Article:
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    View for sale: $30,000

    New owner of a lake fences it off when homeowners wouldn't pay.

    [Times photo: Jim Damaske]
    The fence behind the house of Alice Beehner, with dogs Beethoven and Bridgette, is pink with sparkles. Don Connolly says the color is to warn workers to stay away "because that person is very volatile and confronted us in the past."

    By ROBERT FARLEY, Times Staff Writer
    © St. Petersburg Times
    published May 14, 2002

    Don Connolly of Valrico bought the lake property for $1,000 at a delinquent tax sale.

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    EAST LAKE -- Many residents thought they owned the lake behind their $300,000 homes. They mowed up to the water line and chipped in yearly to treat the lake for algae blooms.

    So it came as quite a shock Thursday when workers began erecting a 6-foot-high fence around the lake, obliterating their view.

    For good measure, the workers painted a portion of the fence behind Alice Beehner's home bright pink and decorated it with sparkles.

    "Isn't that atrocious?" Mrs. Beehner said Monday, pointing to the fence a few feet from her screened-in pool. "It's sickening!"

    For 10 years the developer of their Tarpon Woods subdivision had let the taxes lapse on the 4-acre lake and a thin band of land around it.

    A real estate speculator swooped in to purchase it for $1,000 at a delinquent tax sale in February. The speculator, 44-year-old Don Connolly of Valrico, now is offering to sell the land behind each of the homes for $30,000 per homeowner.

    Residents ignored a letter from Connolly, trustee of the Lake Alice Land Trust that purchased the lake, offering to sell. Instead, someone took a couple of survey posts marking the property boundaries and threw them into the lake.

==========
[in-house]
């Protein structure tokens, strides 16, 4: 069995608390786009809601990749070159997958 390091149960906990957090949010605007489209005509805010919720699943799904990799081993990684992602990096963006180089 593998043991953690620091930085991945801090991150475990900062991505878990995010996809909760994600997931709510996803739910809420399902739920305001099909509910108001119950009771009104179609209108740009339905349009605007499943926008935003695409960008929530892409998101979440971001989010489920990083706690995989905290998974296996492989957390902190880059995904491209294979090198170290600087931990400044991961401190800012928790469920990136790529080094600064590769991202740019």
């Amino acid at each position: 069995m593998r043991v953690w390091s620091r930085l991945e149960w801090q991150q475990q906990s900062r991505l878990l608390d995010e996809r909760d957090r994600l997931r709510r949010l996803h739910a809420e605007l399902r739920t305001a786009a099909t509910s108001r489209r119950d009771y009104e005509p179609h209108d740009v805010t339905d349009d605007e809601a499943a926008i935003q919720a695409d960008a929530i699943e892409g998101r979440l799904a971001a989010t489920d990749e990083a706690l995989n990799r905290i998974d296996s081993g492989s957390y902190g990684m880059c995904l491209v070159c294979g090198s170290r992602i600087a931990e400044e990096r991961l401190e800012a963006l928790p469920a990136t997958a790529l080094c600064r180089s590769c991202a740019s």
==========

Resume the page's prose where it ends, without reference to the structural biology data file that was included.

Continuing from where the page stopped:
Connolly said that's when he decided to build the fence.

    He started behind Beehner's meticulously landscaped property. The new fence separated her from two mature laurel oaks she planted shortly after moving into her home 17 years ago.

    "It's total extortion," Mrs. Beehner, 61, said Monday.

    Connolly said he offered to sell the property to the homeowners as a courtesy.

    "Is selling a piece of land extortion?" he said. "That doesn't make any sense to me."

    He said he specializes in buying properties at tax sales. Records show he owns 50 properties in Pinellas County. Connolly said he owns 150 to 200 statewide.

    "When people don't pay their taxes, this is what happens," he said. "I was willing to pay more than anyone else for this property. . . . The business we're in is unpleasant sometimes."

    Connolly knows the consequences of failing to pay taxes.

    Records show that in 1997 he was charged with failing to remit more than $100,000 worth of sales tax for an auto sales business he owned in Hillsborough County. Connolly blamed it on the company's accounting firm and said he reached a settlement with the state.

    Because homeowners have rebuffed his offer, Connolly said, he now plans to develop two or three "executive" homes overlooking the lake. It might entail a dredge and fill project to move the lake a bit to the south, he said.